Columbia River salmon and steelhead runs should range from average to record-breaking in 2014 depending on the species, fish managers from Washington, Oregon, and Idaho reported to the Council in March. However, the drawdown of the reservoir behind the damaged Wanapum Dam on the Columbia River could affect flows and river levels downstream, including in the Hanford Reach where most of a predicted record run of fall Chinook salmon are expected to spawn. The drawdown also will affect the operation of adult fish ladders and the juvenile fish bypass system at the dam.
Flows in the mid-Columbia are regulated to protect fall Chinook in the Hanford Reach through an agreement among state and federal fishery agencies and the three public utility districts that own five mid-Columbia dams. Grant PUD owns Wanapum and the dam immediately downstream, Priest Rapids.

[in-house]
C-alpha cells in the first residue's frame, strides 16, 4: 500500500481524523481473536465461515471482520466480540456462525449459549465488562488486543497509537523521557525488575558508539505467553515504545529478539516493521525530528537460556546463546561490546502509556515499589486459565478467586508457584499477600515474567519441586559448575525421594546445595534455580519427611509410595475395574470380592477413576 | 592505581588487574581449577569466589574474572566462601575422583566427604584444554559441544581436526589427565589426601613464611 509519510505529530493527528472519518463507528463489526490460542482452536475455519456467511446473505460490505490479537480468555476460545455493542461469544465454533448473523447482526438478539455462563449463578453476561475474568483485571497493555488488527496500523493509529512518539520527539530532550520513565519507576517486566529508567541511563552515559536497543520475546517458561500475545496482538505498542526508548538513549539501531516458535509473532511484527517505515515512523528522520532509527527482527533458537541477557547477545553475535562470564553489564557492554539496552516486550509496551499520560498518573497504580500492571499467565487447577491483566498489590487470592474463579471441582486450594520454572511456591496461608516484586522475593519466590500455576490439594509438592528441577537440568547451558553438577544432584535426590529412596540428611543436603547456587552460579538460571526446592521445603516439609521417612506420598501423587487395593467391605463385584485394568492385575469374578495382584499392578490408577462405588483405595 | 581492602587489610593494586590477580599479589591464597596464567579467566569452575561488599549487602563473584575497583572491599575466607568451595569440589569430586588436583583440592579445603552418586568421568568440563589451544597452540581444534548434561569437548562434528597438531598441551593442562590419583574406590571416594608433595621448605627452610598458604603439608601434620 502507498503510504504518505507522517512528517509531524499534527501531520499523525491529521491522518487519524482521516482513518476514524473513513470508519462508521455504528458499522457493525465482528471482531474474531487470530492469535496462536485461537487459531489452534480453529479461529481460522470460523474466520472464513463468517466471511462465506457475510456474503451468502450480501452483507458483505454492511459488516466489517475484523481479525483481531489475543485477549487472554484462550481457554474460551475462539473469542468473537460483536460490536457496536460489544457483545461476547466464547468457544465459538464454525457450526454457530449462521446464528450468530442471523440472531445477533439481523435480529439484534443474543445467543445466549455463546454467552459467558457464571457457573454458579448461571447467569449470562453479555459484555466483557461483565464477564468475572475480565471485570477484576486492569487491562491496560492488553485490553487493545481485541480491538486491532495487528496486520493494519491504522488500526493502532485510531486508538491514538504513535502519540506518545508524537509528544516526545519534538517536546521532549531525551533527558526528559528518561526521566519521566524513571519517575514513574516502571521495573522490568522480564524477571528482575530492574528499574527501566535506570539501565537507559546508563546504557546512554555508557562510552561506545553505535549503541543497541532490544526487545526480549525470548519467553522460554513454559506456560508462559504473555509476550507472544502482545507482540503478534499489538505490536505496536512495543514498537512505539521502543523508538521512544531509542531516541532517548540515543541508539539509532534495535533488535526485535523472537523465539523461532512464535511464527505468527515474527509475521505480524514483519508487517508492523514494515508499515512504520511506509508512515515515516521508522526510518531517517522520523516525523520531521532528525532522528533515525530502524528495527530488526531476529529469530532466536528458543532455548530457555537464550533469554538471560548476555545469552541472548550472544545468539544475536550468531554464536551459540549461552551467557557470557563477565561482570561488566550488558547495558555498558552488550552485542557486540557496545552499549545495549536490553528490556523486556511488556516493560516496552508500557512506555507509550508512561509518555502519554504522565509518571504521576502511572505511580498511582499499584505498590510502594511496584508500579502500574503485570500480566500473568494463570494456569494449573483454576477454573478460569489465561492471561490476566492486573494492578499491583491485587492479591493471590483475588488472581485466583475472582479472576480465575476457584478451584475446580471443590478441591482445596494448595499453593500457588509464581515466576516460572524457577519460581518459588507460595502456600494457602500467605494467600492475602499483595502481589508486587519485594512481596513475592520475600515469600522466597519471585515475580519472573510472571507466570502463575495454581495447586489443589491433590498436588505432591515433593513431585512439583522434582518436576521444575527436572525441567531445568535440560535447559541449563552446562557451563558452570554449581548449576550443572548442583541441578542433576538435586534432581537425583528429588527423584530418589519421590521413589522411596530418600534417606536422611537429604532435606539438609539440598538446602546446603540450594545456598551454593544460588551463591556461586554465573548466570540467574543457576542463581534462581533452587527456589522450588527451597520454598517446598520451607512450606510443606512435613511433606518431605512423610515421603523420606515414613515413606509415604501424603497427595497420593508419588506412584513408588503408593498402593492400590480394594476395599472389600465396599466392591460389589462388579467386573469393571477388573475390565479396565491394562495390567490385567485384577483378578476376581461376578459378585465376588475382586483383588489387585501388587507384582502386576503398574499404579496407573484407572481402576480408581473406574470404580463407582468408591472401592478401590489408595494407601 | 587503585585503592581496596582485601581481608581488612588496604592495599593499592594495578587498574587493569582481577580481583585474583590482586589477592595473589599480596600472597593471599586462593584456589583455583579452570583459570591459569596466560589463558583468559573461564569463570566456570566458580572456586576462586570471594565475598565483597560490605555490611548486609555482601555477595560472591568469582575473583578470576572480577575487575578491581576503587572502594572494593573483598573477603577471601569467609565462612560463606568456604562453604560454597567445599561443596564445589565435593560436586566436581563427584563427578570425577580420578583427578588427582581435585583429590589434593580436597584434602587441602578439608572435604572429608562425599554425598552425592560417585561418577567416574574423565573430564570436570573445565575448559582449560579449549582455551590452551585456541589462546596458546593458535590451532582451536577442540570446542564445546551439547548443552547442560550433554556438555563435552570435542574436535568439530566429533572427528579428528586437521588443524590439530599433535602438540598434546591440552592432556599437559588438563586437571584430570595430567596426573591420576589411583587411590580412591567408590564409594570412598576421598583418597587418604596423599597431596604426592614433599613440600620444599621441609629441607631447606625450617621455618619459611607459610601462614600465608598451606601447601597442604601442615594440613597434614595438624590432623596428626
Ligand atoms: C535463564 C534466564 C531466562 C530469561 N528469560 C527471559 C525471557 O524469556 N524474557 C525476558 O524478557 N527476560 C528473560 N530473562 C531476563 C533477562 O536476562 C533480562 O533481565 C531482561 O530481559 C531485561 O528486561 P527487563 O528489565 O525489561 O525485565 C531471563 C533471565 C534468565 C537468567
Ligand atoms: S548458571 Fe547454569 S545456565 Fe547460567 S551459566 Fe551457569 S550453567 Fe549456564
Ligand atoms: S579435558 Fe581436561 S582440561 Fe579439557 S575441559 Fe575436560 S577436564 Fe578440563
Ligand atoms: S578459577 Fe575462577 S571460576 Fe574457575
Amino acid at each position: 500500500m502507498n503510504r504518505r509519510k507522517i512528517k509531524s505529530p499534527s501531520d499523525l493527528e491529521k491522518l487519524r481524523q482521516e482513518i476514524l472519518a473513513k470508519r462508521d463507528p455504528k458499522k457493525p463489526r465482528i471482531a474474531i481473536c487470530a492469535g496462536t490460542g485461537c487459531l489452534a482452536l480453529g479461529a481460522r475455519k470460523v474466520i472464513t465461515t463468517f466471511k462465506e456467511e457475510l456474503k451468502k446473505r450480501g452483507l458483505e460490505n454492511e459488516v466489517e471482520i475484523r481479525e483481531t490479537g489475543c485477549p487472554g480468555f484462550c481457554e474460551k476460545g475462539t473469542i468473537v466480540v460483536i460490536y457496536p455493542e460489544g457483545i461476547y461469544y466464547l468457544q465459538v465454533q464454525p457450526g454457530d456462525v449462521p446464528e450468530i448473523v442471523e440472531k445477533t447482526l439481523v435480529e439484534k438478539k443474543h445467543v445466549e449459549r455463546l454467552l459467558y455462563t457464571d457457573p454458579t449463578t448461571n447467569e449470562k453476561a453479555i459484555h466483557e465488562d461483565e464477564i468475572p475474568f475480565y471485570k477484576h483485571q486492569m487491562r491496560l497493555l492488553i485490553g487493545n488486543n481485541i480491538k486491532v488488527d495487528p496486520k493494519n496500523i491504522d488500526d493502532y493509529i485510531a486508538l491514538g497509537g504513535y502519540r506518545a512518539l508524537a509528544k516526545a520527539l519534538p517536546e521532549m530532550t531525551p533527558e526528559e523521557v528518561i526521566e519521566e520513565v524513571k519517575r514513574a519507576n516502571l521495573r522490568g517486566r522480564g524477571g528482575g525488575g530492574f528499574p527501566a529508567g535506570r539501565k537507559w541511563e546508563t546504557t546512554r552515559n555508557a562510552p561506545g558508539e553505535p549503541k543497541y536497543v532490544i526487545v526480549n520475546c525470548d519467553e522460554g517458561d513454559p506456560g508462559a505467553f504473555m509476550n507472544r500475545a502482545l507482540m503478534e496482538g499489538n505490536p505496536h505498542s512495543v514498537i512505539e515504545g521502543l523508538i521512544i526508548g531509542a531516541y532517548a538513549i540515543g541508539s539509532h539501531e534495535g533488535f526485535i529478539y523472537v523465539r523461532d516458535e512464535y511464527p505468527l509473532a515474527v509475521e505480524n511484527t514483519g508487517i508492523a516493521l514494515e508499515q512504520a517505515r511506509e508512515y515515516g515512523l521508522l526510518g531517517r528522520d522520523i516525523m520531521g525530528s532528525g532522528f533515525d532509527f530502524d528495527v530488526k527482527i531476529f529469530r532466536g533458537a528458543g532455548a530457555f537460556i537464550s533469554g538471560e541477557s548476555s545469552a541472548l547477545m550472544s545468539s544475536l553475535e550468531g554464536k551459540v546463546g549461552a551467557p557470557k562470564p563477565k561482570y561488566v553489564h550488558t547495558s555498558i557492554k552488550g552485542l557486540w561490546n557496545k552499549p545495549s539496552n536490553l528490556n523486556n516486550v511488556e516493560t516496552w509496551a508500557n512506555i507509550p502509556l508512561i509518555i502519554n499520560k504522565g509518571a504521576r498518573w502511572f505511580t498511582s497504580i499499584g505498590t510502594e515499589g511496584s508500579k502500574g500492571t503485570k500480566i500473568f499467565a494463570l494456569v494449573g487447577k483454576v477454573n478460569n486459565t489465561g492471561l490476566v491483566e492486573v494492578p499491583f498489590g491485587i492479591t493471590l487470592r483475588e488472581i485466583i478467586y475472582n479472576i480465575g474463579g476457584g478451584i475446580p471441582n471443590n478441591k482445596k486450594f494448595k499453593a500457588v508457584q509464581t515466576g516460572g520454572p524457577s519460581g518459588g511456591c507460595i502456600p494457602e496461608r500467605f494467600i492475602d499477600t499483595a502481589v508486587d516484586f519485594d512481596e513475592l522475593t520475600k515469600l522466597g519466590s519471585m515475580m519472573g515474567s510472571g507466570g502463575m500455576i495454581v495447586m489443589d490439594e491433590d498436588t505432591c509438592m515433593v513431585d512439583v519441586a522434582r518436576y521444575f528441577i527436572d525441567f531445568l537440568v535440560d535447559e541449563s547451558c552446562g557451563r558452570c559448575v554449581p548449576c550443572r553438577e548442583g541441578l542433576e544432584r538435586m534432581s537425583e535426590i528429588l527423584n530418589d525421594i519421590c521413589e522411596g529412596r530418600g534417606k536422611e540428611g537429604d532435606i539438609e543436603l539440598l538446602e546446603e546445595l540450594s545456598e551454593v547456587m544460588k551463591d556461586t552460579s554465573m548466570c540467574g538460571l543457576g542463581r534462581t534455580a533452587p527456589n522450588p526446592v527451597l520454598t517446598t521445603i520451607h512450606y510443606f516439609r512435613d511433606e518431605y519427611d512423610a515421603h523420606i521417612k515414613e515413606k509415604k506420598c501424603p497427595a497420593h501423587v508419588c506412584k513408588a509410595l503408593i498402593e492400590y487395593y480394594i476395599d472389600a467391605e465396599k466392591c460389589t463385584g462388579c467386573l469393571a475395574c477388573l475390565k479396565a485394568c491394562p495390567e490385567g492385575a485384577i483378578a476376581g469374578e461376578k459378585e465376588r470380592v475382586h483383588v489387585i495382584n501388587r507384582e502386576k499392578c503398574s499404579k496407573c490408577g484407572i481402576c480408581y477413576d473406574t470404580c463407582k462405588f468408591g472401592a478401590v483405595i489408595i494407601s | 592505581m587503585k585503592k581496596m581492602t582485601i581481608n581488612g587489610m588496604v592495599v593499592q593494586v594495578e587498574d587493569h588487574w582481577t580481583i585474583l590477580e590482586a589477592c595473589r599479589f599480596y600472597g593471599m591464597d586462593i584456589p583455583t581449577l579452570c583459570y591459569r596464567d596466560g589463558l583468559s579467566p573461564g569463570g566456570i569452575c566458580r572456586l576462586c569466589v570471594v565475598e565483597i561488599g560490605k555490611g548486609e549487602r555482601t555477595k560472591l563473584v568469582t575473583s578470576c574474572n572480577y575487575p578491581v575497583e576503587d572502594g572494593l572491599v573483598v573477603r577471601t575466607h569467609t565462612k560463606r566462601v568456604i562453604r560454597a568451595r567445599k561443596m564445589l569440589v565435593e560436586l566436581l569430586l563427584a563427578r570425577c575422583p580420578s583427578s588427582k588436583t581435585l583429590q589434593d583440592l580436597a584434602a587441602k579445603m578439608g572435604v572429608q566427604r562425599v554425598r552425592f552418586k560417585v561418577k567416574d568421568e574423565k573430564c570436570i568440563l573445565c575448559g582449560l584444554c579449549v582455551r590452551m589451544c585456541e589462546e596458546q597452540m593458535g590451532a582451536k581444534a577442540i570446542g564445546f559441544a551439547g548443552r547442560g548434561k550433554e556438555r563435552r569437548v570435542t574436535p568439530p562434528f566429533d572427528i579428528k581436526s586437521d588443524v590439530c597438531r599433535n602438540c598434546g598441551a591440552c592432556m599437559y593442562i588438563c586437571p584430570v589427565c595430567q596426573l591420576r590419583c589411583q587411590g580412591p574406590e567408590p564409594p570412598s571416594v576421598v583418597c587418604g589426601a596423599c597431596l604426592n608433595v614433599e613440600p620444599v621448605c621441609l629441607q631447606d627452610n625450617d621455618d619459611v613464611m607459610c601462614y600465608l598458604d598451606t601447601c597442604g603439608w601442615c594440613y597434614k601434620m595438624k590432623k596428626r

The reservoir behind Wanapum Dam is a “primary tool to provide the flows and river levels in the agreement,” Bill Tweit, special assistant to the director of the Washington Department of Fish and Wildlife, told the Council. He added that as long as the reservoir is drawn down the required flows cannot be achieved. “We are asking the other parties to the agreement to provide the water for the agreement,” he said.
The prediction for fall Chinook in 2014 is 1,399,000 fish, a record that would exceed the record run of 2013. The run is healthy and supports fisheries in the river and north to Alaska, and also helps maintain the integrity of the Hanford Reach ecosystem, Tweit said. “It’s a precious resource, and we strongly encourage other partners to the agreement to coordinate and compensate for the drawdown of Wanapum pool,” he said.
Meanwhile more than 30,000 fall Chinook are expected to return to the Snake River Basin this year, a number that is about 10,000 more than last year. There are more natural-orgin fish than hatchery fish in the run, Ed Schriever of the Idaho Department of Fish and Game told the Council. He said the “life-support system,” as he described it, for endangered Snake River sockeye is continuing to produce results, with a run of more than 1,000 fish expected over Lower Granite Dam, which would be an improvement over 2013.
Details of the states’ predictions are in a presentation posted here.